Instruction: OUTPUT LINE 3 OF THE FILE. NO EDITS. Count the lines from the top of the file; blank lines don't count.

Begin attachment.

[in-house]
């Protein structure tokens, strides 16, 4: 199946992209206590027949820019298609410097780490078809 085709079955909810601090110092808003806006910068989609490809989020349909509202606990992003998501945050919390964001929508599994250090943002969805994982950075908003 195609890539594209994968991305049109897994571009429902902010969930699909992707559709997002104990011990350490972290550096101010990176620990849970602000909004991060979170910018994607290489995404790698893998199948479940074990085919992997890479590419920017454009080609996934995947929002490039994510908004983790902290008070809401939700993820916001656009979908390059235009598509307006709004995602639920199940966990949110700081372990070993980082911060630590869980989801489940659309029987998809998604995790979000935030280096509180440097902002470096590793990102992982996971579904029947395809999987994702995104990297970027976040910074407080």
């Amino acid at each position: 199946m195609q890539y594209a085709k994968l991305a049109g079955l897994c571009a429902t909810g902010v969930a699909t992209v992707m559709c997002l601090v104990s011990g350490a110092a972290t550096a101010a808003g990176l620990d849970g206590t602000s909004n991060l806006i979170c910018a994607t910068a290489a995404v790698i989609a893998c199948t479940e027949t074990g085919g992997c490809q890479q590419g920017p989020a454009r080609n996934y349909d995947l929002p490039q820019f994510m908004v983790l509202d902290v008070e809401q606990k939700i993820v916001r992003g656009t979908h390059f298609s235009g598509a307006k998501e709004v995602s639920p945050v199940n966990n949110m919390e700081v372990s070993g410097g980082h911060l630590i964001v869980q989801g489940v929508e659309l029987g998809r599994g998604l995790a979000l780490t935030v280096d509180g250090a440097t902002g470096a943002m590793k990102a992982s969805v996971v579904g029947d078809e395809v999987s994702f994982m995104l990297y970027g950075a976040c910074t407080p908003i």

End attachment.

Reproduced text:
């Amino acid at each position: 199946m195609q890539y594209a085709k994968l991305a049109g079955l897994c571009a429902t909810g902010v969930a699909t992209v992707m559709c997002l601090v104990s011990g350490a110092a972290t550096a101010a808003g990176l620990d849970g206590t602000s909004n991060l806006i979170c910018a994607t910068a290489a995404v790698i989609a893998c199948t479940e027949t074990g085919g992997c490809q890479q590419g920017p989020a454009r080609n996934y349909d995947l929002p490039q820019f994510m908004v983790l509202d902290v008070e809401q606990k939700i993820v916001r992003g656009t979908h390059f298609s235009g598509a307006k998501e709004v995602s639920p945050v199940n966990n949110m919390e700081v372990s070993g410097g980082h911060l630590i964001v869980q989801g489940v929508e659309l029987g998809r599994g998604l995790a979000l780490t935030v280096d509180g250090a440097t902002g470096a943002m590793k990102a992982s969805v996971v579904g029947d078809e395809v999987s994702f994982m995104l990297y970027g950075a976040c910074t407080p908003i």